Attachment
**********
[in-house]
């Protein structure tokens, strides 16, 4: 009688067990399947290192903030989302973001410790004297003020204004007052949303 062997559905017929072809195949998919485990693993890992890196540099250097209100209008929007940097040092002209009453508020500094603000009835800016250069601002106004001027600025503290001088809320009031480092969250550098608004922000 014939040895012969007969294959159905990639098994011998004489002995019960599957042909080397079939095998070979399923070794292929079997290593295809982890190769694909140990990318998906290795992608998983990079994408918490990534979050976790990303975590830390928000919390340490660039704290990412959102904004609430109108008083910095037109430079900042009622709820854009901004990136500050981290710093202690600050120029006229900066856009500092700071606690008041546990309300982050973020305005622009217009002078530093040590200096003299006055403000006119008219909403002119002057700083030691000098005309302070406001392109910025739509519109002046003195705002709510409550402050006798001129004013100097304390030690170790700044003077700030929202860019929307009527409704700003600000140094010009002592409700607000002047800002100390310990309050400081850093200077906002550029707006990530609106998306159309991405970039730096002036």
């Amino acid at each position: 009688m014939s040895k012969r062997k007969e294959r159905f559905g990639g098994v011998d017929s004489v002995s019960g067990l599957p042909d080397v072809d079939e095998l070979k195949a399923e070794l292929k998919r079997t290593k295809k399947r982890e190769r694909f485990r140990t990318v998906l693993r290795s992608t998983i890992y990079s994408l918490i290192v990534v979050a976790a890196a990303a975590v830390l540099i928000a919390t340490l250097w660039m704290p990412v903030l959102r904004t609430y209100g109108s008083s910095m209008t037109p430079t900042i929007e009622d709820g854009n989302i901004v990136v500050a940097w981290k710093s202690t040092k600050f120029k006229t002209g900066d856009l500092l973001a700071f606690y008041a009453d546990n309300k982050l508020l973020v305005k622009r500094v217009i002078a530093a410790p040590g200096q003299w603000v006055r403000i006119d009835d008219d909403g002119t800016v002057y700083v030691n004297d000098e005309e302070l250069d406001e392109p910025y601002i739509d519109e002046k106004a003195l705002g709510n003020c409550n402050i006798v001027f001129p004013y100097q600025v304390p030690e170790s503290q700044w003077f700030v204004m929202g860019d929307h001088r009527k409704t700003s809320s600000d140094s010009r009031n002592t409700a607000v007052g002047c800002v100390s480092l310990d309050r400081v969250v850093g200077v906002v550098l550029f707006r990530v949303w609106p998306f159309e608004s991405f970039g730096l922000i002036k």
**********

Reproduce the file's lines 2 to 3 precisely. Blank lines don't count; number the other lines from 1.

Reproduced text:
């Protein structure tokens, strides 16, 4: 009688067990399947290192903030989302973001410790004297003020204004007052949303 062997559905017929072809195949998919485990693993890992890196540099250097209100209008929007940097040092002209009453508020500094603000009835800016250069601002106004001027600025503290001088809320009031480092969250550098608004922000 014939040895012969007969294959159905990639098994011998004489002995019960599957042909080397079939095998070979399923070794292929079997290593295809982890190769694909140990990318998906290795992608998983990079994408918490990534979050976790990303975590830390928000919390340490660039704290990412959102904004609430109108008083910095037109430079900042009622709820854009901004990136500050981290710093202690600050120029006229900066856009500092700071606690008041546990309300982050973020305005622009217009002078530093040590200096003299006055403000006119008219909403002119002057700083030691000098005309302070406001392109910025739509519109002046003195705002709510409550402050006798001129004013100097304390030690170790700044003077700030929202860019929307009527409704700003600000140094010009002592409700607000002047800002100390310990309050400081850093200077906002550029707006990530609106998306159309991405970039730096002036």
């Amino acid at each position: 009688m014939s040895k012969r062997k007969e294959r159905f559905g990639g098994v011998d017929s004489v002995s019960g067990l599957p042909d080397v072809d079939e095998l070979k195949a399923e070794l292929k998919r079997t290593k295809k399947r982890e190769r694909f485990r140990t990318v998906l693993r290795s992608t998983i890992y990079s994408l918490i290192v990534v979050a976790a890196a990303a975590v830390l540099i928000a919390t340490l250097w660039m704290p990412v903030l959102r904004t609430y209100g109108s008083s910095m209008t037109p430079t900042i929007e009622d709820g854009n989302i901004v990136v500050a940097w981290k710093s202690t040092k600050f120029k006229t002209g900066d856009l500092l973001a700071f606690y008041a009453d546990n309300k982050l508020l973020v305005k622009r500094v217009i002078a530093a410790p040590g200096q003299w603000v006055r403000i006119d009835d008219d909403g002119t800016v002057y700083v030691n004297d000098e005309e302070l250069d406001e392109p910025y601002i739509d519109e002046k106004a003195l705002g709510n003020c409550n402050i006798v001027f001129p004013y100097q600025v304390p030690e170790s503290q700044w003077f700030v204004m929202g860019d929307h001088r009527k409704t700003s809320s600000d140094s010009r009031n002592t409700a607000v007052g002047c800002v100390s480092l310990d309050r400081v969250v850093g200077v906002v550098l550029f707006r990530v949303w609106p998306f159309e608004s991405f970039g730096l922000i002036k």